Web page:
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Recent Real Property Tax Changes on Maui

Tuesday, March 30, 2021 2:59 PM | Jen Russo (Administrator)


By Jason A. Economou, Government Affairs, Realtor Association of Maui (RAM)

        I’ve been getting a lot of questions lately regarding recent changes to the Maui County Code that impact real property taxes, so I thought it prudent to try and explain what these changes mean. In order to do that properly, I need to start by providing some context.

        On December 4, 2020, the Maui County Council passed a number of bills that made changes to the County’s real property tax system. Among these bills were Bill 129 (2020) and Bill 130 (2020), which have been the cause of many recent questions. Both of these bills passed the County Council unanimously, but both were opposed by RAM. Bill 130 took effect immediately upon approval, and will impact property owners during the 2021/2022 tax year. Bill 129, on the other hand, does not take effect until January 1, 2022, but it is already raising a lot of concerns for the 2022/2023 tax year. For the sake of clarity, I will address these bills one at a time.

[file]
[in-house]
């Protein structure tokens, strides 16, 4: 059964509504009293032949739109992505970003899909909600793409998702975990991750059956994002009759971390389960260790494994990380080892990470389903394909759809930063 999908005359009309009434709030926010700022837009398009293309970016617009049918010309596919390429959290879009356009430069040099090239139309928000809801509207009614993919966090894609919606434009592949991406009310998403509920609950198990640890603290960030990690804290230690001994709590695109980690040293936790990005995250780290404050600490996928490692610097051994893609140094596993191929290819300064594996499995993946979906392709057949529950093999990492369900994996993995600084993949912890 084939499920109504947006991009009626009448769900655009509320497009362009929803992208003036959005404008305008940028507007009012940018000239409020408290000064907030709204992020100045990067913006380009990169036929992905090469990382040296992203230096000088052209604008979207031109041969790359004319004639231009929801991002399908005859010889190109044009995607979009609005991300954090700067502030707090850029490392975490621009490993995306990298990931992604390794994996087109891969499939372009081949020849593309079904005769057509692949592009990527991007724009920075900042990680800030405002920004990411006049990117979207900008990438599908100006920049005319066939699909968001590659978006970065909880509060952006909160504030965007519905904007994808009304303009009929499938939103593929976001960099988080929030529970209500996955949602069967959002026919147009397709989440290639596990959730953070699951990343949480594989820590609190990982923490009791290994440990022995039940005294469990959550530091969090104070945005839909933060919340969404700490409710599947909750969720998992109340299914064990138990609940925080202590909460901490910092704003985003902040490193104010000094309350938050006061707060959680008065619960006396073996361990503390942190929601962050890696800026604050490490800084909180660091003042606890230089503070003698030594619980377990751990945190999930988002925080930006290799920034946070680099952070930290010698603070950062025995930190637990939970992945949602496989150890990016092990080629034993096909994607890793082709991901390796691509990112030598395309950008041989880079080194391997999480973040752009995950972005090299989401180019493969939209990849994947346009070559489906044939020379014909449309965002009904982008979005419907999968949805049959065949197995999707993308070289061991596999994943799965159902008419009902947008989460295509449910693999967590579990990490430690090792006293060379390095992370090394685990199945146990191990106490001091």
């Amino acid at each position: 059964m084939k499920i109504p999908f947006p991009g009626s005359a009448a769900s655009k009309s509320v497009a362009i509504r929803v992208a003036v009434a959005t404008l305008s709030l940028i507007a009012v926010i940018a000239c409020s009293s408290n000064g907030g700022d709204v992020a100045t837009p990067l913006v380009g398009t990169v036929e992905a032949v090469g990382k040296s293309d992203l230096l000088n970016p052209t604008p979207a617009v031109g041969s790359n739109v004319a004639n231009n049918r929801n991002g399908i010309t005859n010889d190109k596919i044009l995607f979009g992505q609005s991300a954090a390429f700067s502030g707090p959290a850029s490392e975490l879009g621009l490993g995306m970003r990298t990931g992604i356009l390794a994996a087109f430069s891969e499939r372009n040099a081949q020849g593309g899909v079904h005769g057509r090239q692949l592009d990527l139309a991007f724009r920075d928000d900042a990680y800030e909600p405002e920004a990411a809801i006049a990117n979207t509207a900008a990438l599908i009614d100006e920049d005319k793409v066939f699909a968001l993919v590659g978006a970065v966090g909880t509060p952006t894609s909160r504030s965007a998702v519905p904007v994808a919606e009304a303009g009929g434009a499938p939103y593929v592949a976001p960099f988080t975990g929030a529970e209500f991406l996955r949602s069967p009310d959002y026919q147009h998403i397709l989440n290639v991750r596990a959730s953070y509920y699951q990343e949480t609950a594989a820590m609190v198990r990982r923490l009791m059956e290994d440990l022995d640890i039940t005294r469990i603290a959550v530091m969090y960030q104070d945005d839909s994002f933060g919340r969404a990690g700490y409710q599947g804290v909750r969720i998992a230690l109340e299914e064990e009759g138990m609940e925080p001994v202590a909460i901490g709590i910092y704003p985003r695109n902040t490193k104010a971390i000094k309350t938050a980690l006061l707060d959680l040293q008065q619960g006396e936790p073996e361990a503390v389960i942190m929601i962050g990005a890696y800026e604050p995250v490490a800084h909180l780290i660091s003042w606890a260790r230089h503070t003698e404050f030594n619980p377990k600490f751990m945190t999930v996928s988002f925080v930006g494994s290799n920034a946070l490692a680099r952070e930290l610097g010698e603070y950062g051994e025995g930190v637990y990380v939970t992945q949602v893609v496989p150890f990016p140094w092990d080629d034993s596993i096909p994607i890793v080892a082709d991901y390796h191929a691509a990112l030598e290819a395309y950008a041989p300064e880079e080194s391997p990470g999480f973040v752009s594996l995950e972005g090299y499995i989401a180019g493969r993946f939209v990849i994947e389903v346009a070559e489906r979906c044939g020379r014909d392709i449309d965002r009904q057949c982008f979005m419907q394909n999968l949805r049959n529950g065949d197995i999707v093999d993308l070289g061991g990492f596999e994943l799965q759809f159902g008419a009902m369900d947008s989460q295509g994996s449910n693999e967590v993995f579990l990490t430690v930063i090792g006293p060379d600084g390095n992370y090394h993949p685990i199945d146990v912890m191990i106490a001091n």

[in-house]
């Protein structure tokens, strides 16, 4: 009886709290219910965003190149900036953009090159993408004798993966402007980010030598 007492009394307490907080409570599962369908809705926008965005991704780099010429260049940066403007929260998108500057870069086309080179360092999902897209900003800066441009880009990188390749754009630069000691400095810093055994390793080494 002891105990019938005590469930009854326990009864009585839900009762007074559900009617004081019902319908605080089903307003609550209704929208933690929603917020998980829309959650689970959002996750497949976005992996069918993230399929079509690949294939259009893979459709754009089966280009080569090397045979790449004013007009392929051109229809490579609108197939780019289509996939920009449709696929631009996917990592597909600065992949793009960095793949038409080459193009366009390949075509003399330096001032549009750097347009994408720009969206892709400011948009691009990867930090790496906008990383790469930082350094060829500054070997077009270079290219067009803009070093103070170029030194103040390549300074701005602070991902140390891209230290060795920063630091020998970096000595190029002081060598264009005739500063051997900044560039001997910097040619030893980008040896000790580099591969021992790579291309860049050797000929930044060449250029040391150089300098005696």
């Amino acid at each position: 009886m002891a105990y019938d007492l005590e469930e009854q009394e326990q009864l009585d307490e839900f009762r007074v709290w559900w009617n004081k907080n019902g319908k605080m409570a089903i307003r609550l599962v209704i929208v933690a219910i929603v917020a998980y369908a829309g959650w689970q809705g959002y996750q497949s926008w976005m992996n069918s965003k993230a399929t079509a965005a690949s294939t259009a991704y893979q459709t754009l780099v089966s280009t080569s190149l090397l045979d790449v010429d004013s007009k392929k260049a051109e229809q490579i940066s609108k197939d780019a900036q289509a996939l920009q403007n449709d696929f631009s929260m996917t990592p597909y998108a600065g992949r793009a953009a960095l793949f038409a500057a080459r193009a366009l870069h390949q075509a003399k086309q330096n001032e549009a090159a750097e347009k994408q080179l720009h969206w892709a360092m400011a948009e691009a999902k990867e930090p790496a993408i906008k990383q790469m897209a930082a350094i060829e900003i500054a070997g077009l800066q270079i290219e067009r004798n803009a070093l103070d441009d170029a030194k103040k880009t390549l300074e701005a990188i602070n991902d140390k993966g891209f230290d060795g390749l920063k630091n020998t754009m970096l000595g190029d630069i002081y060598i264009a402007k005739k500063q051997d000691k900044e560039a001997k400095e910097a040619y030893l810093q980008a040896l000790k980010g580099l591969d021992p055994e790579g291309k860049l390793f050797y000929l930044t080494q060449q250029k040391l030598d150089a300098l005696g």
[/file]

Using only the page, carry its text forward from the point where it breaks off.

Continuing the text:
First, I want to address Bill 130, because Bill 130 is the more immediate issue. Bill 130 (which is also known as Ordinance No. 5160) makes changes to Section 3.48.305 of the Maui County Code, which deals with the classification of land and buildings for the purposes of real property taxes. More specifically, it amends the portion of the code that relates to declarations of use for properties that have been subdivided into condominium units. The most significant of the amendments made are to the definitions of the “Non-owner-occupied” tax class and the “Short-term rental” tax classification. For more clarity, I have put side by side comparisons of the previous version of definitions and the newly amended definitions below: